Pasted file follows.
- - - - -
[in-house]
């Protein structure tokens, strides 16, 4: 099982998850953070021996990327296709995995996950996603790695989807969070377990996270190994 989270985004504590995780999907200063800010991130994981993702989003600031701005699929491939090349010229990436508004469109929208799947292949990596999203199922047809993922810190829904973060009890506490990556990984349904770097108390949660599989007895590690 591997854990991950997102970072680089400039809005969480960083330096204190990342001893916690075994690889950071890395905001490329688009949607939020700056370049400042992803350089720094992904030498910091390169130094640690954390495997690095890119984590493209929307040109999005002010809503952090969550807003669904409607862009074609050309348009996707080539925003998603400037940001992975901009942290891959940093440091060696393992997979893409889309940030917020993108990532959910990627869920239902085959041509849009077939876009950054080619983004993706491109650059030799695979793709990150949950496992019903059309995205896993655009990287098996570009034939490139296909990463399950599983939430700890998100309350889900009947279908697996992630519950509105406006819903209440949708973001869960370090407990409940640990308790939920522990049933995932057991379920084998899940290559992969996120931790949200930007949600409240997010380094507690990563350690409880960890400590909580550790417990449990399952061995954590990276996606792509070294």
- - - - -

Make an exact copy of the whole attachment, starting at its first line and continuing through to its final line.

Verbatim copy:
[in-house]
């Protein structure tokens, strides 16, 4: 099982998850953070021996990327296709995995996950996603790695989807969070377990996270190994 989270985004504590995780999907200063800010991130994981993702989003600031701005699929491939090349010229990436508004469109929208799947292949990596999203199922047809993922810190829904973060009890506490990556990984349904770097108390949660599989007895590690 591997854990991950997102970072680089400039809005969480960083330096204190990342001893916690075994690889950071890395905001490329688009949607939020700056370049400042992803350089720094992904030498910091390169130094640690954390495997690095890119984590493209929307040109999005002010809503952090969550807003669904409607862009074609050309348009996707080539925003998603400037940001992975901009942290891959940093440091060696393992997979893409889309940030917020993108990532959910990627869920239902085959041509849009077939876009950054080619983004993706491109650059030799695979793709990150949950496992019903059309995205896993655009990287098996570009034939490139296909990463399950599983939430700890998100309350889900009947279908697996992630519950509105406006819903209440949708973001869960370090407990409940640990308790939920522990049933995932057991379920084998899940290559992969996120931790949200930007949600409240997010380094507690990563350690409880960890400590909580550790417990449990399952061995954590990276996606792509070294």